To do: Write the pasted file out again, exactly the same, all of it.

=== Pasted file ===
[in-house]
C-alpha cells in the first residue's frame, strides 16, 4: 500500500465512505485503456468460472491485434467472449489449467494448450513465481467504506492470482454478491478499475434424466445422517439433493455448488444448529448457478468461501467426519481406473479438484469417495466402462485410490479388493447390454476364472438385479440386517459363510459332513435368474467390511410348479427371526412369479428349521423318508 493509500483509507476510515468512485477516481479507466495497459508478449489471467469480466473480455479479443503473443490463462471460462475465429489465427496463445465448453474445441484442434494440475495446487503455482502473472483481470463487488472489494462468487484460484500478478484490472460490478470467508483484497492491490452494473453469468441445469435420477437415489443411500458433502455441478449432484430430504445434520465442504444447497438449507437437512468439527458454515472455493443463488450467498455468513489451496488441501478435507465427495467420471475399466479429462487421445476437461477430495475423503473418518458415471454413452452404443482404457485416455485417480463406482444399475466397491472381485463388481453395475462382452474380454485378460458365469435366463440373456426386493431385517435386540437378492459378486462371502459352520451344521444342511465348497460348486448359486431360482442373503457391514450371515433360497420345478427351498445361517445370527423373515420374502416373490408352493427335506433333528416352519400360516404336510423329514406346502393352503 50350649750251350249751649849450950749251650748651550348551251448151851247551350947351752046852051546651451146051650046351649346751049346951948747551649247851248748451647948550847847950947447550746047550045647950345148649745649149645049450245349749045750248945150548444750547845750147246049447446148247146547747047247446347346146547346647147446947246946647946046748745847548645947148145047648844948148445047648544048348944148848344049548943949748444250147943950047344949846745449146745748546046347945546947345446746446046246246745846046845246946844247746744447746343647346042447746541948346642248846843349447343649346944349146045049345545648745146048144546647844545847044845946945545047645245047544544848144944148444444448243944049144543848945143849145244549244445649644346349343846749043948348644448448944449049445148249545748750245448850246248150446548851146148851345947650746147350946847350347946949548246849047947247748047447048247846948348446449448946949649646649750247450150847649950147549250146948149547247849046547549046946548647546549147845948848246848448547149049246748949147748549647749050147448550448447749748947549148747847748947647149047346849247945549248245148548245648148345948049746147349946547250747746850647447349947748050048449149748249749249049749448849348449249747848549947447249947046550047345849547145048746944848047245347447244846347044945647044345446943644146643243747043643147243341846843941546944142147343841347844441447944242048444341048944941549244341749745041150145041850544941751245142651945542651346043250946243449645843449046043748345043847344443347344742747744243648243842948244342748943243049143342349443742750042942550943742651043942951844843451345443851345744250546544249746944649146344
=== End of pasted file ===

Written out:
[in-house]
C-alpha cells in the first residue's frame, strides 16, 4: 500500500465512505485503456468460472491485434467472449489449467494448450513465481467504506492470482454478491478499475434424466445422517439433493455448488444448529448457478468461501467426519481406473479438484469417495466402462485410490479388493447390454476364472438385479440386517459363510459332513435368474467390511410348479427371526412369479428349521423318508 493509500483509507476510515468512485477516481479507466495497459508478449489471467469480466473480455479479443503473443490463462471460462475465429489465427496463445465448453474445441484442434494440475495446487503455482502473472483481470463487488472489494462468487484460484500478478484490472460490478470467508483484497492491490452494473453469468441445469435420477437415489443411500458433502455441478449432484430430504445434520465442504444447497438449507437437512468439527458454515472455493443463488450467498455468513489451496488441501478435507465427495467420471475399466479429462487421445476437461477430495475423503473418518458415471454413452452404443482404457485416455485417480463406482444399475466397491472381485463388481453395475462382452474380454485378460458365469435366463440373456426386493431385517435386540437378492459378486462371502459352520451344521444342511465348497460348486448359486431360482442373503457391514450371515433360497420345478427351498445361517445370527423373515420374502416373490408352493427335506433333528416352519400360516404336510423329514406346502393352503 50350649750251350249751649849450950749251650748651550348551251448151851247551350947351752046852051546651451146051650046351649346751049346951948747551649247851248748451647948550847847950947447550746047550045647950345148649745649149645049450245349749045750248945150548444750547845750147246049447446148247146547747047247446347346146547346647147446947246946647946046748745847548645947148145047648844948148445047648544048348944148848344049548943949748444250147943950047344949846745449146745748546046347945546947345446746446046246246745846046845246946844247746744447746343647346042447746541948346642248846843349447343649346944349146045049345545648745146048144546647844545847044845946945545047645245047544544848144944148444444448243944049144543848945143849145244549244445649644346349343846749043948348644448448944449049445148249545748750245448850246248150446548851146148851345947650746147350946847350347946949548246849047947247748047447048247846948348446449448946949649646649750247450150847649950147549250146948149547247849046547549046946548647546549147845948848246848448547149049246748949147748549647749050147448550448447749748947549148747847748947647149047346849247945549248245148548245648148345948049746147349946547250747746850647447349947748050048449149748249749249049749448849348449249747848549947447249947046550047345849547145048746944848047245347447244846347044945647044345446943644146643243747043643147243341846843941546944142147343841347844441447944242048444341048944941549244341749745041150145041850544941751245142651945542651346043250946243449645843449046043748345043847344443347344742747744243648243842948244342748943243049143342349443742750042942550943742651043942951844843451345443851345744250546544249746944649146344